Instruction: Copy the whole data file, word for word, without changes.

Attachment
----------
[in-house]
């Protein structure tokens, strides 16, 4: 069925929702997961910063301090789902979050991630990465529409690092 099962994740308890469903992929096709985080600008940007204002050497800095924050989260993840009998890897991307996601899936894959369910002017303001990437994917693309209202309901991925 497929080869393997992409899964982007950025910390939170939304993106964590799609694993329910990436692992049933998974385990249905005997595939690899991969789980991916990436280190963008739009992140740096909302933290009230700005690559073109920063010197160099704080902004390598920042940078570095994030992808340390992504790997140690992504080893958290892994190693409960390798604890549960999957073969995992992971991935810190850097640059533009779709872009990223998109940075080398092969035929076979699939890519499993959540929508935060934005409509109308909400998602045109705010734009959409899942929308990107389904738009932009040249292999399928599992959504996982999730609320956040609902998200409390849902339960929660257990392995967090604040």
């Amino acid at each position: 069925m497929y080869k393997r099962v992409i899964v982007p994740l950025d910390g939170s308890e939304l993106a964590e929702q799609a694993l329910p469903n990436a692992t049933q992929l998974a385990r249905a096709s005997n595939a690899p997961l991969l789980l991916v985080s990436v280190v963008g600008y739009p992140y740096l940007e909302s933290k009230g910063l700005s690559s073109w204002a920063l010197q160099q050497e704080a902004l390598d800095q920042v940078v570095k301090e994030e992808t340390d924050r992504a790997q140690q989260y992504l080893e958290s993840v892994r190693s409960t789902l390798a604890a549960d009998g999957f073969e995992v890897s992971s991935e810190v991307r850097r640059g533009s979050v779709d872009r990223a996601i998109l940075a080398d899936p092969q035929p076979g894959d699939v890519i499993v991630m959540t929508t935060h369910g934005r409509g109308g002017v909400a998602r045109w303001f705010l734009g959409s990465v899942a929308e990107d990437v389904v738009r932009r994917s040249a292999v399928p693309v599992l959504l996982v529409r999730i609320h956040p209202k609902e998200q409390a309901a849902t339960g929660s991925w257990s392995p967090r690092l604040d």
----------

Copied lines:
[in-house]
């Protein structure tokens, strides 16, 4: 069925929702997961910063301090789902979050991630990465529409690092 099962994740308890469903992929096709985080600008940007204002050497800095924050989260993840009998890897991307996601899936894959369910002017303001990437994917693309209202309901991925 497929080869393997992409899964982007950025910390939170939304993106964590799609694993329910990436692992049933998974385990249905005997595939690899991969789980991916990436280190963008739009992140740096909302933290009230700005690559073109920063010197160099704080902004390598920042940078570095994030992808340390992504790997140690992504080893958290892994190693409960390798604890549960999957073969995992992971991935810190850097640059533009779709872009990223998109940075080398092969035929076979699939890519499993959540929508935060934005409509109308909400998602045109705010734009959409899942929308990107389904738009932009040249292999399928599992959504996982999730609320956040609902998200409390849902339960929660257990392995967090604040």
């Amino acid at each position: 069925m497929y080869k393997r099962v992409i899964v982007p994740l950025d910390g939170s308890e939304l993106a964590e929702q799609a694993l329910p469903n990436a692992t049933q992929l998974a385990r249905a096709s005997n595939a690899p997961l991969l789980l991916v985080s990436v280190v963008g600008y739009p992140y740096l940007e909302s933290k009230g910063l700005s690559s073109w204002a920063l010197q160099q050497e704080a902004l390598d800095q920042v940078v570095k301090e994030e992808t340390d924050r992504a790997q140690q989260y992504l080893e958290s993840v892994r190693s409960t789902l390798a604890a549960d009998g999957f073969e995992v890897s992971s991935e810190v991307r850097r640059g533009s979050v779709d872009r990223a996601i998109l940075a080398d899936p092969q035929p076979g894959d699939v890519i499993v991630m959540t929508t935060h369910g934005r409509g109308g002017v909400a998602r045109w303001f705010l734009g959409s990465v899942a929308e990107d990437v389904v738009r932009r994917s040249a292999v399928p693309v599992l959504l996982v529409r999730i609320h956040p209202k609902e998200q409390a309901a849902t339960g929660s991925w257990s392995p967090r690092l604040d």